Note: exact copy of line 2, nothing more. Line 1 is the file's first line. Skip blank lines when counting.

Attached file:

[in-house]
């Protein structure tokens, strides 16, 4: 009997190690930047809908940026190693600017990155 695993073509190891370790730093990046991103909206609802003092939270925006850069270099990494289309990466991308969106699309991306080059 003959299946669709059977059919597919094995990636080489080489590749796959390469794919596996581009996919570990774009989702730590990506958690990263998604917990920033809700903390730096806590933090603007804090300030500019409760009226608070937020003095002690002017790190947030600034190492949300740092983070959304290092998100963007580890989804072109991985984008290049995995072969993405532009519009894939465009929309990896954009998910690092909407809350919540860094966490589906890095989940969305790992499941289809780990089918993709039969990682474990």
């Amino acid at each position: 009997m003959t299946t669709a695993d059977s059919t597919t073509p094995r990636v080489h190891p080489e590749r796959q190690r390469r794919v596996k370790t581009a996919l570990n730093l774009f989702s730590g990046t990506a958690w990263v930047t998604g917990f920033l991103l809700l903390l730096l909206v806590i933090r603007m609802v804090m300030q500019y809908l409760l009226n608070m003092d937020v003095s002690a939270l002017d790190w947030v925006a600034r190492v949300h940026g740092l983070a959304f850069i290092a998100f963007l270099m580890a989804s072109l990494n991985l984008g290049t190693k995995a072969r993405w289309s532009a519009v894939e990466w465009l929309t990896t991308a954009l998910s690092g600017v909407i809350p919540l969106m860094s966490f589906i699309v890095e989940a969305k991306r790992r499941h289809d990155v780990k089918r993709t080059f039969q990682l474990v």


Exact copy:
């Protein structure tokens, strides 16, 4: 009997190690930047809908940026190693600017990155 695993073509190891370790730093990046991103909206609802003092939270925006850069270099990494289309990466991308969106699309991306080059 003959299946669709059977059919597919094995990636080489080489590749796959390469794919596996581009996919570990774009989702730590990506958690990263998604917990920033809700903390730096806590933090603007804090300030500019409760009226608070937020003095002690002017790190947030600034190492949300740092983070959304290092998100963007580890989804072109991985984008290049995995072969993405532009519009894939465009929309990896954009998910690092909407809350919540860094966490589906890095989940969305790992499941289809780990089918993709039969990682474990």